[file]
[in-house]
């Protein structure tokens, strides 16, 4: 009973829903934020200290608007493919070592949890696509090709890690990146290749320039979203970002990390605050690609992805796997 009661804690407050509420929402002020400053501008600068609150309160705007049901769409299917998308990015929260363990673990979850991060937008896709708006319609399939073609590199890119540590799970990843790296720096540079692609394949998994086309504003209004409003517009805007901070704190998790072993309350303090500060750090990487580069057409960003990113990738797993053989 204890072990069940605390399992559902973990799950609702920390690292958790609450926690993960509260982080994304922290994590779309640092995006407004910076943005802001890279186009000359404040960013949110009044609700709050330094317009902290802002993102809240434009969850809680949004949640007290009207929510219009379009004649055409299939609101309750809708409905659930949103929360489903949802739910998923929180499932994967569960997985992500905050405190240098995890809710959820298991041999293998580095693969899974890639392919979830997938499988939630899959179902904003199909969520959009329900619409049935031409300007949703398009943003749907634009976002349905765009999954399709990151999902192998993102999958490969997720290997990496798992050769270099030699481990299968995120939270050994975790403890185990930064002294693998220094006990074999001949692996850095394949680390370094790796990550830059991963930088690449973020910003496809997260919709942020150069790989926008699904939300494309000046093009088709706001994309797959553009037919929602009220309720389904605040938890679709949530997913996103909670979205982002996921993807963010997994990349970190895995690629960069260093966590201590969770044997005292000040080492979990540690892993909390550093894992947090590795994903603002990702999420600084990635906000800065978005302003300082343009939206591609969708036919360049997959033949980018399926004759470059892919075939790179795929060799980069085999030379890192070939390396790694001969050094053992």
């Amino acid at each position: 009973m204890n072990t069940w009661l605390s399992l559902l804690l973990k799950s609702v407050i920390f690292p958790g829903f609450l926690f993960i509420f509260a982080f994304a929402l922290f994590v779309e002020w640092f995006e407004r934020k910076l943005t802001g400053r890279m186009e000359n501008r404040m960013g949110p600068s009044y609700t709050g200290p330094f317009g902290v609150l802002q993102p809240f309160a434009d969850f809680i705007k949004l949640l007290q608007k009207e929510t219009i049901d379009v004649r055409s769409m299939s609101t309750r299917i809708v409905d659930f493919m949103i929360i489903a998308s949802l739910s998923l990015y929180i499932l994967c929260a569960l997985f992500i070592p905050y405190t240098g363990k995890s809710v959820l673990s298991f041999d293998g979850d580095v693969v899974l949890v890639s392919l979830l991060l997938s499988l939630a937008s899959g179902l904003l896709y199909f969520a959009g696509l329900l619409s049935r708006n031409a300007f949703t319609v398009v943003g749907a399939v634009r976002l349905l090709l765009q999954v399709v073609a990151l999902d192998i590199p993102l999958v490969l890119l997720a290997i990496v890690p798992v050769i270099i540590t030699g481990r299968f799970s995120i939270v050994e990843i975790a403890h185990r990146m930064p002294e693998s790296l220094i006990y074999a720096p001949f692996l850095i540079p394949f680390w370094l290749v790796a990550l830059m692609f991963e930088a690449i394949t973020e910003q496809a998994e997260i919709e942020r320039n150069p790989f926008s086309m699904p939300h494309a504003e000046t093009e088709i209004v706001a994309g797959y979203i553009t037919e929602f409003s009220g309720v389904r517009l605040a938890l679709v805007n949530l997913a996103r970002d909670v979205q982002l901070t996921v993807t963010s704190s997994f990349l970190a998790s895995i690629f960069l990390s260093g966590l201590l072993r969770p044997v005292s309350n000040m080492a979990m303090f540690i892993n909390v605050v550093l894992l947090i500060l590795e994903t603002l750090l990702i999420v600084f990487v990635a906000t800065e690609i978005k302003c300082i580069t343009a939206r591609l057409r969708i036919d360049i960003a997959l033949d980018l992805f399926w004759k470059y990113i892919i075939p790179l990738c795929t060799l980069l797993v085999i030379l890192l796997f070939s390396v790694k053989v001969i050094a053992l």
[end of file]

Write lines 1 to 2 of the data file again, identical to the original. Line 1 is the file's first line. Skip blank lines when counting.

[in-house]
């Protein structure tokens, strides 16, 4: 009973829903934020200290608007493919070592949890696509090709890690990146290749320039979203970002990390605050690609992805796997 009661804690407050509420929402002020400053501008600068609150309160705007049901769409299917998308990015929260363990673990979850991060937008896709708006319609399939073609590199890119540590799970990843790296720096540079692609394949998994086309504003209004409003517009805007901070704190998790072993309350303090500060750090990487580069057409960003990113990738797993053989 204890072990069940605390399992559902973990799950609702920390690292958790609450926690993960509260982080994304922290994590779309640092995006407004910076943005802001890279186009000359404040960013949110009044609700709050330094317009902290802002993102809240434009969850809680949004949640007290009207929510219009379009004649055409299939609101309750809708409905659930949103929360489903949802739910998923929180499932994967569960997985992500905050405190240098995890809710959820298991041999293998580095693969899974890639392919979830997938499988939630899959179902904003199909969520959009329900619409049935031409300007949703398009943003749907634009976002349905765009999954399709990151999902192998993102999958490969997720290997990496798992050769270099030699481990299968995120939270050994975790403890185990930064002294693998220094006990074999001949692996850095394949680390370094790796990550830059991963930088690449973020910003496809997260919709942020150069790989926008699904939300494309000046093009088709706001994309797959553009037919929602009220309720389904605040938890679709949530997913996103909670979205982002996921993807963010997994990349970190895995690629960069260093966590201590969770044997005292000040080492979990540690892993909390550093894992947090590795994903603002990702999420600084990635906000800065978005302003300082343009939206591609969708036919360049997959033949980018399926004759470059892919075939790179795929060799980069085999030379890192070939390396790694001969050094053992």